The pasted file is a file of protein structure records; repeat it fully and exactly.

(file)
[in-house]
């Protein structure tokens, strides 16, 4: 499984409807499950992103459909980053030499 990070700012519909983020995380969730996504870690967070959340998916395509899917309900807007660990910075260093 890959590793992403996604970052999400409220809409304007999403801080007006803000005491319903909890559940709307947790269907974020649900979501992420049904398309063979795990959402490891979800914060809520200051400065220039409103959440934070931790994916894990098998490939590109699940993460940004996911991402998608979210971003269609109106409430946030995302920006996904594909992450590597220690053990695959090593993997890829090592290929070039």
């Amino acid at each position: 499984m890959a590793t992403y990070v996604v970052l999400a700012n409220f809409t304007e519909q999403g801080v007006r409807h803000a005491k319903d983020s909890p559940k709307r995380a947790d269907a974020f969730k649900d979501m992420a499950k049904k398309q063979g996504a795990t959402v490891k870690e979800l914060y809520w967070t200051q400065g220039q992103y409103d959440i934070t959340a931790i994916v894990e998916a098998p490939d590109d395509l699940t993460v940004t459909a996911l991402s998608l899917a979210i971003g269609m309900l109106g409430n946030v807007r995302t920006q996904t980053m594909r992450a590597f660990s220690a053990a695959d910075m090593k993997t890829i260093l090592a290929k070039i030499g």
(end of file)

[in-house]
């Protein structure tokens, strides 16, 4: 499984409807499950992103459909980053030499 990070700012519909983020995380969730996504870690967070959340998916395509899917309900807007660990910075260093 890959590793992403996604970052999400409220809409304007999403801080007006803000005491319903909890559940709307947790269907974020649900979501992420049904398309063979795990959402490891979800914060809520200051400065220039409103959440934070931790994916894990098998490939590109699940993460940004996911991402998608979210971003269609109106409430946030995302920006996904594909992450590597220690053990695959090593993997890829090592290929070039």
């Amino acid at each position: 499984m890959a590793t992403y990070v996604v970052l999400a700012n409220f809409t304007e519909q999403g801080v007006r409807h803000a005491k319903d983020s909890p559940k709307r995380a947790d269907a974020f969730k649900d979501m992420a499950k049904k398309q063979g996504a795990t959402v490891k870690e979800l914060y809520w967070t200051q400065g220039q992103y409103d959440i934070t959340a931790i994916v894990e998916a098998p490939d590109d395509l699940t993460v940004t459909a996911l991402s998608l899917a979210i971003g269609m309900l109106g409430n946030v807007r995302t920006q996904t980053m594909r992450a590597f660990s220690a053990a695959d910075m090593k993997t890829i260093l090592a290929k070039i030499g």